Health-conscious and green-minded consumers often inadvertently support the GMA when they buy brands like Honest Tea, Kashi, Odwalla and others whose parent companies, all members of the GMA, have donated millions to defeat GMO labeling initiatives in California (Prop 37) and Washington State (I-522).

(Take the boycott pledge here.)


These Traitor Brands include, among others:

PepsiCo ($4.8M) – IZZE, Naked Juice, Simply Frito-Lay, Starbucks Frappucino

Coca-Cola ($3.2M) – Honest Tea, Odwalla

Nestle ($3M) – Gerber Organic, Sweet Leaf tea

Kraft/Mondelez ($2.4M) – Boca Burgers, Green and Black’s

General Mills ($2.1M) – Cascadian Farm, Larabar, Muir Glen

ConAgra Foods ($2M) – Alexia, Pam organic cooking sprays

Kelloggs ($1.1M) – Bear Naked, Gardenburger, Kashi, Morningstar Farms

Campbells ($980k) – Plum Organics, Wolfgang Puck organic soups

Smuckers ($900k) – R.W. Knudsen, Santa Cruz organic, Smuckers Organic

Hershey’s ($880k) – Dagoba

Bimbo Bakeries ($560k) – Earthgrains bread

McCormick ($400k) – Simply Asia, Thai Kitchen


Why not just boycott the conventional GMA parent company brands?

Because those of us who support organics rarely buy products like Coca-Cola, Diet Pepsi or Kellogg’s Genetically-Modified-Sugar-Coated Frosted Flakes, or a packet of Monsanto seeds or a spray bottle of Roundup or 2, 4-D. The only way to pressure Big Food and the Gene Giants is to get millions of conscious consumers to boycott the brands we actually buy.

Let’s be clear. Junk food and beverage companies who are members of the GMA are gobbling up organic and “natural” brands because they recognize the huge profit potential in the fast-growing organic and natural markets. They want our business. If we stop buying their brands, they know there’s a good chance we’ll find alternative brands. And we might never look back.

Seven ways to fight back

There are about 50 popular organic and natural “Traitor Brands” (owned by GMA members). It’s easy for most of us to boycott those brands. But how do we boycott the entire 6,000-product inventory of GMA member-owned brands, especially those of us who don’t shop for those brands in supermarkets?

Here are seven ways to fight back against Monsanto and all the Corporate Bullies of the Grocery Manufacturers Association.

1. Stop buying all non-organic processed foods.

Even if they are certified organic, don’t buy any Traitor Brand processed foods or beverages. Ninety percent of the foods Americans buy or consume are heavily processed, deliberately laced with sugar, salt and unhealthy fats, contaminated with dyes, preservatives, pesticides, GMOs and drug residues. If you want to be healthy, if you want to avoid cancer, heart attacks or obesity, build your diet around whole foods, especially raw fruits and vegetables, healthy fats (coconut oil, avocadoes, pastured meat, dairy and eggs, nuts and whole grains) and nuts.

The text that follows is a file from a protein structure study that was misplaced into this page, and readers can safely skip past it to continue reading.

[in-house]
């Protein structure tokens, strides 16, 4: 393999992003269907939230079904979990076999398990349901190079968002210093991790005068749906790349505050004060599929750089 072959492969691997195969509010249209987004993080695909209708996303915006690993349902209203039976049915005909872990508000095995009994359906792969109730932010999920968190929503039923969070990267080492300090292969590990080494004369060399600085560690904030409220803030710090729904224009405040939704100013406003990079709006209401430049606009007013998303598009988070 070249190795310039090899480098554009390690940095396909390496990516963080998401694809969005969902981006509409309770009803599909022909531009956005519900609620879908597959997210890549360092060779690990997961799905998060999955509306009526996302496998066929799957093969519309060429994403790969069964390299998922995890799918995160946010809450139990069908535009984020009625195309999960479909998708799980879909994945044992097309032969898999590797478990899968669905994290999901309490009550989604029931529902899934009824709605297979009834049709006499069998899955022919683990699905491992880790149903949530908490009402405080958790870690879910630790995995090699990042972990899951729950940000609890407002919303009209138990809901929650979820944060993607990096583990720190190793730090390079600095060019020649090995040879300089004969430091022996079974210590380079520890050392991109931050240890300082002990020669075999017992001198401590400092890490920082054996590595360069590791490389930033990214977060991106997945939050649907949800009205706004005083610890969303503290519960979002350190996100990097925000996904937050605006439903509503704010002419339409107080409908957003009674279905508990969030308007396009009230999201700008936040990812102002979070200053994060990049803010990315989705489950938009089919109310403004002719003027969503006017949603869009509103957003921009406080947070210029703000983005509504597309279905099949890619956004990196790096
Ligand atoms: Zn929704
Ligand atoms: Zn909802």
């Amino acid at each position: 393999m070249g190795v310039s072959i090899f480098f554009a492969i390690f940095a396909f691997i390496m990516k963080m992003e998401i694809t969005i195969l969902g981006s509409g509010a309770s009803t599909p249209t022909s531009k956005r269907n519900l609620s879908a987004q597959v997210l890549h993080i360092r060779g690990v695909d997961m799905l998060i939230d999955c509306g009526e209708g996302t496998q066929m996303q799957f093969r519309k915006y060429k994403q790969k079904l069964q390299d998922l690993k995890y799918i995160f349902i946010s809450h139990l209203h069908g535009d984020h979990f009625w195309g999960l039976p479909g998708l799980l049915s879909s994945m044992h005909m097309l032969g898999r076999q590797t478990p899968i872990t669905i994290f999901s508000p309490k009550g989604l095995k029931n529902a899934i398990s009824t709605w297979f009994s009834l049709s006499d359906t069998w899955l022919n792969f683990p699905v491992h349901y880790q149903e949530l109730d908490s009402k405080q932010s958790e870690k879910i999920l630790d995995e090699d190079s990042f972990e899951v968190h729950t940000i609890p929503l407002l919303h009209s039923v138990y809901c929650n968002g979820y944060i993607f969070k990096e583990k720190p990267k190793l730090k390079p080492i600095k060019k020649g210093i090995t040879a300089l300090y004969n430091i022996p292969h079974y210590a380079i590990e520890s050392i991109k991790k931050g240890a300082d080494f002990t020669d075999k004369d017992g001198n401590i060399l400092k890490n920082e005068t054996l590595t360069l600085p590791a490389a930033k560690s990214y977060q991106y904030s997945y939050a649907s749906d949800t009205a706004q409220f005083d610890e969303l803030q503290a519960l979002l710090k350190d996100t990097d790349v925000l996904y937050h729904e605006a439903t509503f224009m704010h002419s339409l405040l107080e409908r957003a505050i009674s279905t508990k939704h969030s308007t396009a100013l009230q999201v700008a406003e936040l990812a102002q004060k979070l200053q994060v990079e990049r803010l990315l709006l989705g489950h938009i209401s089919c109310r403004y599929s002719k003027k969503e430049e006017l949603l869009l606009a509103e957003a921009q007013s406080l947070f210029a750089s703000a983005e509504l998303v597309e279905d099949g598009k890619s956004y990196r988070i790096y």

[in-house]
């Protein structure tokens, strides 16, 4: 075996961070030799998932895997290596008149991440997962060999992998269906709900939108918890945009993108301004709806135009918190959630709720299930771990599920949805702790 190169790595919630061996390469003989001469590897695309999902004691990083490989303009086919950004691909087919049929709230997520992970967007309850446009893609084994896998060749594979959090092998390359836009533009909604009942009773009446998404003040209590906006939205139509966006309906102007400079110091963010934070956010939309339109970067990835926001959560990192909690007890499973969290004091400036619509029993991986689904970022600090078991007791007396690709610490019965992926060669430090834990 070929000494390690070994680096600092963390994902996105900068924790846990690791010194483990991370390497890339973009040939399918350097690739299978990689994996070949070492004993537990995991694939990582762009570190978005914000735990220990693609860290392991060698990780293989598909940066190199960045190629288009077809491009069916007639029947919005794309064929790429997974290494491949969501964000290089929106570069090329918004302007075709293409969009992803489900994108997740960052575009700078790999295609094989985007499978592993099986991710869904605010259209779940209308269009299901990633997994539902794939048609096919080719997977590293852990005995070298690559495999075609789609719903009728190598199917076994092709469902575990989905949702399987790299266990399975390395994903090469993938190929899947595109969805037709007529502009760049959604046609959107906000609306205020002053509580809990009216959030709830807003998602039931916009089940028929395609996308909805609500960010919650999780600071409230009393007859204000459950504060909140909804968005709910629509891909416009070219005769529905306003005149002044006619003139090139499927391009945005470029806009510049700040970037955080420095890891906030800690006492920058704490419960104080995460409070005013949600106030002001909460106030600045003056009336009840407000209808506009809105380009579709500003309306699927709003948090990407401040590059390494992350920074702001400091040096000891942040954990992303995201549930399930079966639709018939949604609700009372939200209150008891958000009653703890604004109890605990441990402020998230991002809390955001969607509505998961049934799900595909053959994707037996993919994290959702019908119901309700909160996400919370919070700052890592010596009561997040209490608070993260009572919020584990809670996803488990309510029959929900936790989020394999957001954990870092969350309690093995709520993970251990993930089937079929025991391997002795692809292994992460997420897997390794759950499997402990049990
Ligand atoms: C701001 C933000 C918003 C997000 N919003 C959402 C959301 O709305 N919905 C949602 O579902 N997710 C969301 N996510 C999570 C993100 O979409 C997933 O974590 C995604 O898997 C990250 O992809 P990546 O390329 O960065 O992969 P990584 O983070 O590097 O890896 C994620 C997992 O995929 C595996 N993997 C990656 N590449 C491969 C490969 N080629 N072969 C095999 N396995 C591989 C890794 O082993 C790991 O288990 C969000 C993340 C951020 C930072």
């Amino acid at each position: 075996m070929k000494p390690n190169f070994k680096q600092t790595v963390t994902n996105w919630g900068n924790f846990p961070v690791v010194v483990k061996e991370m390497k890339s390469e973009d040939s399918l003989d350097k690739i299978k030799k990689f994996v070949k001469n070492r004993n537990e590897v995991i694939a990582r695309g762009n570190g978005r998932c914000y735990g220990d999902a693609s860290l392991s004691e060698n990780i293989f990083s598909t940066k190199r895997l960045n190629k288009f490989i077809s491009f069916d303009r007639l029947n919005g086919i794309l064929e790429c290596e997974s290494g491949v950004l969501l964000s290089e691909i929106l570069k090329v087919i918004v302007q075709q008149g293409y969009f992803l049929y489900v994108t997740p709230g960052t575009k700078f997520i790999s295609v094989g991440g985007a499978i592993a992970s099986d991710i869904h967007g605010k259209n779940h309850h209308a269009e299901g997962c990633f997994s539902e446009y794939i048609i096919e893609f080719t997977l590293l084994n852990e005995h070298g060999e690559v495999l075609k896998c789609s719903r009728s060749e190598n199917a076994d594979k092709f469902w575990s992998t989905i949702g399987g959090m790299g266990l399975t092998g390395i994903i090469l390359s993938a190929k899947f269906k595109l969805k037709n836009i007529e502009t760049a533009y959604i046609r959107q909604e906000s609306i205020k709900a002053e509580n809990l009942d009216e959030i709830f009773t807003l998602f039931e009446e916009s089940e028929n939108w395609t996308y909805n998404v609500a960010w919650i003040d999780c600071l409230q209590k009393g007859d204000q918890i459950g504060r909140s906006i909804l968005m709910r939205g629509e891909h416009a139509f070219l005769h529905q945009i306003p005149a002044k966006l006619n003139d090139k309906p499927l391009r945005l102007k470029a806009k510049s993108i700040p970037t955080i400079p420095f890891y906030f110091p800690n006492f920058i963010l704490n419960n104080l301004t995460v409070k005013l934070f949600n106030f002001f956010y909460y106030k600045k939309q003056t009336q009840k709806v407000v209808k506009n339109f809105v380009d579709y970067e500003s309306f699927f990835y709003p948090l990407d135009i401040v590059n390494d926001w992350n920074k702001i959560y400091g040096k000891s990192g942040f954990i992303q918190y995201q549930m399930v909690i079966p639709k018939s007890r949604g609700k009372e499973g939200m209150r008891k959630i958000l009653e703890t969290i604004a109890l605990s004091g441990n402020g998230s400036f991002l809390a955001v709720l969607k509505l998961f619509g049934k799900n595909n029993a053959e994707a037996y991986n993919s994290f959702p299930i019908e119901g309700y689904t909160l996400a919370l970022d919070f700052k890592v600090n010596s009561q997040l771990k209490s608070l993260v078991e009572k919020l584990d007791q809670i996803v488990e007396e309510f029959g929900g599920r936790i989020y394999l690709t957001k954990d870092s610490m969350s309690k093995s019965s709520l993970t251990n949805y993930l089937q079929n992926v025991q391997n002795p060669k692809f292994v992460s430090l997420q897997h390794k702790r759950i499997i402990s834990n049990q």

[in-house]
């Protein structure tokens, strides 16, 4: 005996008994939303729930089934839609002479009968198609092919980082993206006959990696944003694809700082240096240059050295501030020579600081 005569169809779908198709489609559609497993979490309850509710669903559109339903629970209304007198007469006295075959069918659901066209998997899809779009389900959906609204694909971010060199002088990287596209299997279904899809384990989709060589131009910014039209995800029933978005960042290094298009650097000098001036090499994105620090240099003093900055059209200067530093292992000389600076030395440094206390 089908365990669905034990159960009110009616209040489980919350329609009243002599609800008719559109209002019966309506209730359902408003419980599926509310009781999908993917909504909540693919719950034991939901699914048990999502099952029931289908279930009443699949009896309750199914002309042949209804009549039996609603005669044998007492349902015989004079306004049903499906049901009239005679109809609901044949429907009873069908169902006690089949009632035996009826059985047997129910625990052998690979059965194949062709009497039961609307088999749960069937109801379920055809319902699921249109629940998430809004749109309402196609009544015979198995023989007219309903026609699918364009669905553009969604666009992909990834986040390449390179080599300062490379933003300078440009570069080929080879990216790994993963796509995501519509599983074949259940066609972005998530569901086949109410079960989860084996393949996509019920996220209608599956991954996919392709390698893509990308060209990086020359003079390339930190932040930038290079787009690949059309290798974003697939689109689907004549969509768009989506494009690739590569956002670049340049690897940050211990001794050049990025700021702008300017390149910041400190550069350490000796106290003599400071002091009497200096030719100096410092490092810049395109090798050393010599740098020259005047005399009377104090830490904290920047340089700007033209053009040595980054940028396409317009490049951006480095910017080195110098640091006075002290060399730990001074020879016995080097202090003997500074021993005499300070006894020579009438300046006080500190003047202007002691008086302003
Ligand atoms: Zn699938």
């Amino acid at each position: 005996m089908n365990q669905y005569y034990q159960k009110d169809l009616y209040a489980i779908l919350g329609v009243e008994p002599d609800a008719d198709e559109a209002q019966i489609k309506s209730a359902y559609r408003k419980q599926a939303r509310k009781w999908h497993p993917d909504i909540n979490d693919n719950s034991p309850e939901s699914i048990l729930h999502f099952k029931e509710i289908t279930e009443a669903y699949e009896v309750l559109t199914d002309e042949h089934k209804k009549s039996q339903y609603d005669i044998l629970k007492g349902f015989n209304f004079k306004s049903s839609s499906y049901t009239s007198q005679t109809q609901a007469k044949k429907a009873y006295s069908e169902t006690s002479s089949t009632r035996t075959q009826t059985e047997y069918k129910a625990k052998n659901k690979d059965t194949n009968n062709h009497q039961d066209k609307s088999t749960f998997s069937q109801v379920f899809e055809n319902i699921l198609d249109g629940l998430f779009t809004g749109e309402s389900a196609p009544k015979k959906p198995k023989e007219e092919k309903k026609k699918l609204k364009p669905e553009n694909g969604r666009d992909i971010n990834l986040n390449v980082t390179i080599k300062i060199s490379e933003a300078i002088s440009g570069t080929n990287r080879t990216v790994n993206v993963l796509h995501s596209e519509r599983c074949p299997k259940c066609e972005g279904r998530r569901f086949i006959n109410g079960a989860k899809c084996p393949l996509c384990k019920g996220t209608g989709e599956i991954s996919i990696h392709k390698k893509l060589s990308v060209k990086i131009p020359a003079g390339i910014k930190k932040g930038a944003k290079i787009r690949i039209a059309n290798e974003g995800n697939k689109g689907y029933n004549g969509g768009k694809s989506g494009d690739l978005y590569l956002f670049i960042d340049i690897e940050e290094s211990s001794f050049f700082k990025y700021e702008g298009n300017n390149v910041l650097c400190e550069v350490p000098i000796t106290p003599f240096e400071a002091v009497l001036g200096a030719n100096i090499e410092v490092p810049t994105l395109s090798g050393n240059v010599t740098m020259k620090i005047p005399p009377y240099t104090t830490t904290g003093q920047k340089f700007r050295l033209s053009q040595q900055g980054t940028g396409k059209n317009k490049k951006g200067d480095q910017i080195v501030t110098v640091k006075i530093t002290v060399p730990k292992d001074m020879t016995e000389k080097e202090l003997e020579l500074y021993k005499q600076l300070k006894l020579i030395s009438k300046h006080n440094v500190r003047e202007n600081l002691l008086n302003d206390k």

2. Patronize grocers, co-ops and community restaurants that serve organic, cooked-from-scratch, local food.

Many restaurants, especially chain restaurants (Chipotlé is a rare exception), sell many of the brands owned by GMA members.

3. Cook at home with healthy organic ingredients.

4. Buy only heirloom, open-pollinated, and/or organic seeds.

5. Boycott all lawn and garden inputs (chemicals, fertilizers, etc.) unless they are “OMRI Approved,” which means they are allowed in organic production.

6. Read the labels on everything you buy. If a GMA member company owns the product, don’t buy it.

Given the greed and reckless disregard for public health and the environment typical of GMA corporations, chances are these products aren’t good for you and the environment anyway.

7. Download the Buycott app for your smartphone and join OCA’s new campaign, “Buy Organic Brands that Support Your Right to Know” so you can scan products before you buy them.

In this age of the Internet and social media, consumer boycotts, divestment campaigns and other forms of marketplace pressure are more powerful than ever. Please join and support the Organic Consumers Association’s “Great Boycott” of Monsanto and the Grocery Manufacturer’s Association today. Let’s show Monsanto and the GMA we mean business.


Check out Benjamin David Steele’s latest post:
Corporate Control, from the EU to the US


SINCE YOU’RE HERE…

… we have a small favour to ask. Hurn Publications is editorially independent, meaning we set our own agenda. Our journalism is free from commercial bias and not influenced by billionaire owners, politicians or shareholders. No one edits our editor. No one steers our opinion. This is important because it enables us to give a voice to the voiceless, challenge the powerful and hold them to account. It’s what makes us different to so many others in the media, at a time when factual, honest reporting is critical.